Epistemologically, this is crucial. It’s how people get to know God. People discover God in his people, in the community under his management. Not primarily by apologetics (arguments for God). Not primarily in formulations of faith (doctrine). Not primarily in what we say (proclamation). All of those things have their place, but the primary way people discover God is by seeing the good things that God’s servants do and twigging, “Wow, that’s amazing! That community reflects our heavenly Father” (5:16b).

Jesus’ point is that it’s not hard to be the kind of community that reflects God-light, the character of its sovereign. A city set on a hill doesn’t need to a strategy to give off light; it would struggle not to. A lamp doesn’t struggle to give off light; it takes effort to block it. Under persecution from evil rulers, you may wish you could hide the God-flavour of your salt or the God-reflection of your light, but that’s not possible without sacrificing our identity. Don’t even try; just go ahead and be the community that does good stuff to people, things that reveal the glorious care of the sovereign you serve.

The character of a king is revealed in the people he governs. You can’t hide it: God set up his city on a hill. Human beings were designed to be God-reflectors. So let’s get on with being human!

 

What others are saying

Steve Sjogren, Conspiracy of Kindness (Grand Rapids, MI: Baker, 2008) Chapter 11:

Instead of viewing kindness as a mindset that we take on and off, we simply go there and live there all the time. There is no “Off” switch. We live in the power of kindness all the time. Again, it is the power of God living through us, His kindness being manifest in and through us. We don’t try to be kind. The sooner we give up all attempts at trying to be kind, the better. Why is this so?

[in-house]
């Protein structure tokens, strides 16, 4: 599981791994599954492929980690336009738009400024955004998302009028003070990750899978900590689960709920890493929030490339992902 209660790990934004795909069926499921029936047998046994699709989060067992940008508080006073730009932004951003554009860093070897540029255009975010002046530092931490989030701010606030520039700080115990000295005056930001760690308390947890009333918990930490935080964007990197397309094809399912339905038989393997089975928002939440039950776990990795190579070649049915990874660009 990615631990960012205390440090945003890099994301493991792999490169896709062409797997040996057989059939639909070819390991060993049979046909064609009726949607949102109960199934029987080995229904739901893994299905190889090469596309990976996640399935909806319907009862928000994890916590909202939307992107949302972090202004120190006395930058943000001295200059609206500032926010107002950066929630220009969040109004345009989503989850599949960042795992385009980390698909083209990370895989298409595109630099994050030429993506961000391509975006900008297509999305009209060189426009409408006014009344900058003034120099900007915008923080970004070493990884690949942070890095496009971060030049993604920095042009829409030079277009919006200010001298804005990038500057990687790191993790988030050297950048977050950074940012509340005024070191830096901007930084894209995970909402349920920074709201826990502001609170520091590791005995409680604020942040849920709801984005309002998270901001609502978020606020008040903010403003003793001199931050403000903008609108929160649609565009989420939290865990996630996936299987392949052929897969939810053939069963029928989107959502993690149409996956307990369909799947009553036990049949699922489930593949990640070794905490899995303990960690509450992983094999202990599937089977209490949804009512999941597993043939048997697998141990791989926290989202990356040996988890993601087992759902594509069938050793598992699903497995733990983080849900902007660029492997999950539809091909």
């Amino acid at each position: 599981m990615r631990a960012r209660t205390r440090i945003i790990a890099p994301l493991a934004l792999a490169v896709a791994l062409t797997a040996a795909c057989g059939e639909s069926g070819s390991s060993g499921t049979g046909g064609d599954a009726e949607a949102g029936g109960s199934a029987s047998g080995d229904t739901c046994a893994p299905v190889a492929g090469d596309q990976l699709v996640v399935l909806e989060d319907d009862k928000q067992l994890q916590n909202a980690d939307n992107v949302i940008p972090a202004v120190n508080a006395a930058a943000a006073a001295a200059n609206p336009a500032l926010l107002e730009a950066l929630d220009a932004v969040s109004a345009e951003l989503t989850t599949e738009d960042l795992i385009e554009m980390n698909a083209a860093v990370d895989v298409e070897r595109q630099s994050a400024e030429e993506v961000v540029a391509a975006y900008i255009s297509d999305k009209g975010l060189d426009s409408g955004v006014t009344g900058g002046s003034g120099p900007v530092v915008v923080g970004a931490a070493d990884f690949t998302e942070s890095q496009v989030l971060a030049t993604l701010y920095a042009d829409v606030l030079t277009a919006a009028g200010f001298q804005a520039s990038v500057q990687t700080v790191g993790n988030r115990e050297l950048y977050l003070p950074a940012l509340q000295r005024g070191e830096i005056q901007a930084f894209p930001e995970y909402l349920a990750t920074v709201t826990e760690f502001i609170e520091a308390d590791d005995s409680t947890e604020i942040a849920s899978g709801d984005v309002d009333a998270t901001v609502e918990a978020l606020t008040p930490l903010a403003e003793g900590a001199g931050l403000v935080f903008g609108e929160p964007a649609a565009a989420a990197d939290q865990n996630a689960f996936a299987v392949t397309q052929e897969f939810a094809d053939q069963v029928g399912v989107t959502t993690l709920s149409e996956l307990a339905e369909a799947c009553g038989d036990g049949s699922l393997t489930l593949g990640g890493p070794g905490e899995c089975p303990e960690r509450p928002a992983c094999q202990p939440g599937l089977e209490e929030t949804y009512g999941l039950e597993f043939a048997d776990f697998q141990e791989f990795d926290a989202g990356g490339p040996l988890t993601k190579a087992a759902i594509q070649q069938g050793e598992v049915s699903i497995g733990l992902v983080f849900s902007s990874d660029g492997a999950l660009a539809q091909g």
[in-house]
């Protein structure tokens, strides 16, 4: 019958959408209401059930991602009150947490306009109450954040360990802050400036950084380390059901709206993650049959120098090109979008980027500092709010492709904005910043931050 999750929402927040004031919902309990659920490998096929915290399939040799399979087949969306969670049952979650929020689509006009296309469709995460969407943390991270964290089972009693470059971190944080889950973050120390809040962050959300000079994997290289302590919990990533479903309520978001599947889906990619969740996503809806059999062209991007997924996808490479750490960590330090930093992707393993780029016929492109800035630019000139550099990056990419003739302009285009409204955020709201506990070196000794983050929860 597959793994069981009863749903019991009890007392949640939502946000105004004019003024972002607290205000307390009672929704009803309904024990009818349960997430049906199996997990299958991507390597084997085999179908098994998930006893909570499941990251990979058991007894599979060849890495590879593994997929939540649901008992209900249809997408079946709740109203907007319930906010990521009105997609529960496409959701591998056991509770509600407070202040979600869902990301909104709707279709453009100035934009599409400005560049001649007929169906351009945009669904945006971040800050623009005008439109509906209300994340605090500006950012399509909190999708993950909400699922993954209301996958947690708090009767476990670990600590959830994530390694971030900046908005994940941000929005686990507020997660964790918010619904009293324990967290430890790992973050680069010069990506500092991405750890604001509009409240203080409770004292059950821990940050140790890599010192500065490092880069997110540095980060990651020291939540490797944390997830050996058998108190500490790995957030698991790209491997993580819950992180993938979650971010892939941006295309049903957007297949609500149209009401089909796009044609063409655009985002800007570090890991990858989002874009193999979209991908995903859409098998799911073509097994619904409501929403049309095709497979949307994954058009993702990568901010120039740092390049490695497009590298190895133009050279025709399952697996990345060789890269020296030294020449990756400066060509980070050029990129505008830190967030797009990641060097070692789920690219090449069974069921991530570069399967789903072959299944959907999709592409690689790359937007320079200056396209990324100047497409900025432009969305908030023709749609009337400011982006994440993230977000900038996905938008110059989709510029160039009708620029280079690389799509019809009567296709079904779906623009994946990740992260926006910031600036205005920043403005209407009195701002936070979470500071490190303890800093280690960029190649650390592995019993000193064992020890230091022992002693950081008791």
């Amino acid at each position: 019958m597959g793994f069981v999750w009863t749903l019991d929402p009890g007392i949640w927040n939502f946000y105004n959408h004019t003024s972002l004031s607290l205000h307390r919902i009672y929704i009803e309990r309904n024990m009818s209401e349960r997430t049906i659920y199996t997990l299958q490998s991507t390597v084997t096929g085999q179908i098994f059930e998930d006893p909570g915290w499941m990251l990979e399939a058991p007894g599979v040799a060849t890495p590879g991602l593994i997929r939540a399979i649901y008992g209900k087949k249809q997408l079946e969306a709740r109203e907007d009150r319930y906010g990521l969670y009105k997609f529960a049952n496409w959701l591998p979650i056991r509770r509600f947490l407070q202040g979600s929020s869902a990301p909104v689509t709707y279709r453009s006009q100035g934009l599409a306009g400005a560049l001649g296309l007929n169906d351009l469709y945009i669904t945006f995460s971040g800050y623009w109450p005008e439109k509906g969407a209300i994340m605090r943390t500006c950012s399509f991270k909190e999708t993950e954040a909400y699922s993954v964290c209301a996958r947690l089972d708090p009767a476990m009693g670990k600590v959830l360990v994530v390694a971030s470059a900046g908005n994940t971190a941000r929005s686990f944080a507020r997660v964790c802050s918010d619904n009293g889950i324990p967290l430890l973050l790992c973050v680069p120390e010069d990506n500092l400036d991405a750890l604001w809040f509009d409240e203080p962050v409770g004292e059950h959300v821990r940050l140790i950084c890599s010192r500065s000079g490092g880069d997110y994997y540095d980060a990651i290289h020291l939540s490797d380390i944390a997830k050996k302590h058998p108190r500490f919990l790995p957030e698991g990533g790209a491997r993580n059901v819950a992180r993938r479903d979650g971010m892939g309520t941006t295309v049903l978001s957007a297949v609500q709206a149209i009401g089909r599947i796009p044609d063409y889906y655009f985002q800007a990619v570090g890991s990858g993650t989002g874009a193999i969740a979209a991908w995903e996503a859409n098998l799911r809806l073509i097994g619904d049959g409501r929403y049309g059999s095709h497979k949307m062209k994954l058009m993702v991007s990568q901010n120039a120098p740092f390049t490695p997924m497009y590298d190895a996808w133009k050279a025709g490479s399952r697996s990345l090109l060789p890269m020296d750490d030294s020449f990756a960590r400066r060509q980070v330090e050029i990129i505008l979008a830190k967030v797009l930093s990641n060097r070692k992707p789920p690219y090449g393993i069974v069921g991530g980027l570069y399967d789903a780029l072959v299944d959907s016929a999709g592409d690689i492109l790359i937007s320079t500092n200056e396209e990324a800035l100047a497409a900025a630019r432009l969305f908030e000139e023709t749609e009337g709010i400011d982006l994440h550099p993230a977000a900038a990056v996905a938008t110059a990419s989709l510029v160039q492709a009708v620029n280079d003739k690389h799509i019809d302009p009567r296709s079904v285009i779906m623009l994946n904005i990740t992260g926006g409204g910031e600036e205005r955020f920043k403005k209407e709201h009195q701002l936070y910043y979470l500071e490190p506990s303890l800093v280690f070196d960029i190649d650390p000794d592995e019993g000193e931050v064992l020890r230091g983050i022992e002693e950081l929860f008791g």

Because no one is going to be touched in any sort of memorable way by human niceness.

Give up your attempts to do anything to help God. Simply confess to God that you are willing and available. Then listen, observe and expect invitations to join into others’ lives. Opportunities will come—probably beginning today …

Father, launch me into a life of living in an atmosphere of kindness, being ready, willing and able to the promptings of the Holy Spirit as I live out my life, day in and day out. Let it be!

Isaiah 60:1–3 (NIV):

Arise, shine, for your light has come, and the glory of the Lord rises upon you. See, darkness covers the earth and thick darkness is over the peoples, but the Lord rises upon you and his glory appears over you. Nations will come to your light, and kings to the brightness of your dawn.

Viktor E. Frankl, Man’s Search for Meaning (Touchstone, 1984):

What is to give light must endure burning.

[previous: Are Christians the moral police?]

[next: Why wasn’t Jesus demanding obedience?]

Author: Allen Browne

Seeking to understand Jesus in the terms he chose to describe himself: son of man (his identity), and kingdom of God (his mission). Discipleship Trainer • Riverview Church